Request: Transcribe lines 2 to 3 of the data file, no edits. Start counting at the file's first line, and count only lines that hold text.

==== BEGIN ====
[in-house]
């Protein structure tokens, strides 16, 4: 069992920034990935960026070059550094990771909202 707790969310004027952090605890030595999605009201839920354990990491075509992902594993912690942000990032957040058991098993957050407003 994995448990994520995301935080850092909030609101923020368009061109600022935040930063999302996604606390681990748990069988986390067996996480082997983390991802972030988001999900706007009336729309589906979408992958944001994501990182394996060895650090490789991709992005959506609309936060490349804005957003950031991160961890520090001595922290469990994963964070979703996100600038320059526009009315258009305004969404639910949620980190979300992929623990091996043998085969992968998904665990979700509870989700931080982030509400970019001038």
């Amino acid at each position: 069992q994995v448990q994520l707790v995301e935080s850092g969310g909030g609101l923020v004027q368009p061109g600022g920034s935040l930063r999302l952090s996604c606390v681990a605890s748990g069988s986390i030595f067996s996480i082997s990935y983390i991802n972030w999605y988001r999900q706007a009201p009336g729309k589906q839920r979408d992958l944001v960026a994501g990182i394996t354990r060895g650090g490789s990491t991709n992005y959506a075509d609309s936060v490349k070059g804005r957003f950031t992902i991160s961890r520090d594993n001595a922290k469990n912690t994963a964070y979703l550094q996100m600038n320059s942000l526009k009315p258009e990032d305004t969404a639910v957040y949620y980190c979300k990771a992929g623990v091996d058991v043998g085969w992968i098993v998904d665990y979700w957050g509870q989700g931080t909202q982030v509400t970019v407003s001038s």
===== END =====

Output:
């Protein structure tokens, strides 16, 4: 069992920034990935960026070059550094990771909202 707790969310004027952090605890030595999605009201839920354990990491075509992902594993912690942000990032957040058991098993957050407003 994995448990994520995301935080850092909030609101923020368009061109600022935040930063999302996604606390681990748990069988986390067996996480082997983390991802972030988001999900706007009336729309589906979408992958944001994501990182394996060895650090490789991709992005959506609309936060490349804005957003950031991160961890520090001595922290469990994963964070979703996100600038320059526009009315258009305004969404639910949620980190979300992929623990091996043998085969992968998904665990979700509870989700931080982030509400970019001038």
């Amino acid at each position: 069992q994995v448990q994520l707790v995301e935080s850092g969310g909030g609101l923020v004027q368009p061109g600022g920034s935040l930063r999302l952090s996604c606390v681990a605890s748990g069988s986390i030595f067996s996480i082997s990935y983390i991802n972030w999605y988001r999900q706007a009201p009336g729309k589906q839920r979408d992958l944001v960026a994501g990182i394996t354990r060895g650090g490789s990491t991709n992005y959506a075509d609309s936060v490349k070059g804005r957003f950031t992902i991160s961890r520090d594993n001595a922290k469990n912690t994963a964070y979703l550094q996100m600038n320059s942000l526009k009315p258009e990032d305004t969404a639910v957040y949620y980190c979300k990771a992929g623990v091996d058991v043998g085969w992968i098993v998904d665990y979700w957050g509870q989700g931080t909202q982030v509400t970019v407003s001038s």